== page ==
Single nucleotide polymorphisms (SNPs) in mismatch repair genes, especially in the MLH1 gene, are closely associated with susceptibility to hereditary nonpolyposis colorectal cancer. However, few relevant findings are available regarding the association between sporadic colorectal cancer (SCRC) and SNPs of MLH1 in Chinese patients. Therefore, the present study aimed to describe the pathogenic association between three important MLH1 polymorphisms and SCRC in the Chinese population. Peripheral blood samples from 156 SCRC patients and 311 healthy controls were collected...
2016: Genetics and Molecular Research: GMR
Kara N Maxwell, Steven N Hart, Joseph Vijai, Kasmintan A Schrader, Thomas P Slavin, Tinu Thomas, Bradley Wubbenhorst, Vignesh Ravichandran, Raymond M Moore, Chunling Hu, Lucia Guidugli, Brandon Wenz, Susan M Domchek, Mark E Robson, Csilla Szabo, Susan L Neuhausen, Jeffrey N Weitzel, Kenneth Offit, Fergus J Couch, Katherine L Nathanson
Sequencing tests assaying panels of genes or whole exomes are widely available for cancer risk evaluation. However, methods for classification of variants resulting from this testing are not well studied. We evaluated the ability of a variant-classification methodology based on American College of Medical Genetics and Genomics (ACMG) guidelines to define the rate of mutations and variants of uncertain significance (VUS) in 180 medically relevant genes, including all ACMG-designated reportable cancer and non-cancer-associated genes, in individuals who met guidelines for hereditary cancer risk evaluation...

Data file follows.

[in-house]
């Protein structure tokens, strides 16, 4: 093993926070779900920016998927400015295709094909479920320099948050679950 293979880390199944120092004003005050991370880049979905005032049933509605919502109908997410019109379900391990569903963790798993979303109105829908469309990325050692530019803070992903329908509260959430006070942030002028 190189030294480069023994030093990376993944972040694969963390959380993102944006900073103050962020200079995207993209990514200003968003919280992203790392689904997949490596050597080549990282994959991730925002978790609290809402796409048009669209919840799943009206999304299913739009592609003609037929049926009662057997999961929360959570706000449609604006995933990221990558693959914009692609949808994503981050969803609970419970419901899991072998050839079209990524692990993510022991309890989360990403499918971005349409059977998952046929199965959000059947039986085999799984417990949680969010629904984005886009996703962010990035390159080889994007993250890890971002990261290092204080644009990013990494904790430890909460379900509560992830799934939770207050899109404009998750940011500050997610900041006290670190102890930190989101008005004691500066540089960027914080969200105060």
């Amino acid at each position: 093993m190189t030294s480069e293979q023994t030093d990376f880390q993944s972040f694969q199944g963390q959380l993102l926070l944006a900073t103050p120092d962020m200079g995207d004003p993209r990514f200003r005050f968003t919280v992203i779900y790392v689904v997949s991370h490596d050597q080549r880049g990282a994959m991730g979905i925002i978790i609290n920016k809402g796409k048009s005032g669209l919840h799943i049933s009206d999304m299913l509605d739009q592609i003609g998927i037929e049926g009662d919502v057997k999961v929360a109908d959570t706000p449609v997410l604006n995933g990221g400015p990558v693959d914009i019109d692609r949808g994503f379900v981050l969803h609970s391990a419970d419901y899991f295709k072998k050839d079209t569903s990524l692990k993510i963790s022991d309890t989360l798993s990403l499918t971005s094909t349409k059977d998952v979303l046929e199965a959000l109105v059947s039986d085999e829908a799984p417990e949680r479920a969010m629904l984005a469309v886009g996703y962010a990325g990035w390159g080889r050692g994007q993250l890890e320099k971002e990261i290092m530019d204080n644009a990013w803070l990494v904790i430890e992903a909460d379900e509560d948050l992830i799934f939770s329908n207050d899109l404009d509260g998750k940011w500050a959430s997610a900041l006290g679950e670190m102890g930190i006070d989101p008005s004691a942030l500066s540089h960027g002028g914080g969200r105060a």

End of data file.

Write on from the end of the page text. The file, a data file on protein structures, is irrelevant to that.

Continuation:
May 5, 2016: American Journal of Human Genetics
Benjamin G Challis, Narayanan Kandasamy, Andrew S Powlson, Olympia Koulouri, Anand Kumar Annamalai, Lisa Happerfield, Alison J Marker, Mark J Arends, Serena Nik-Zainal, Mark Gurnell
CONTEXT: Adrenocortical carcinoma (ACC) is a rare endocrine malignancy with a poor prognosis. Although the majority of childhood ACC arises in the context of inherited cancer susceptibility syndromes, it remains less clear whether a hereditary tumor predisposition exists for the development of ACC in adults. Here, we report the first occurrence of familial ACC in a kindred with Lynch syndrome resulting from a pathogenic germline MSH2 mutation. CASE: A 54-year-old female with a history of ovarian and colorectal malignancy was found to have an ACC...
June 2016: Journal of Clinical Endocrinology and Metabolism
Christine Stanislaw, Yuan Xue, William R Wilcox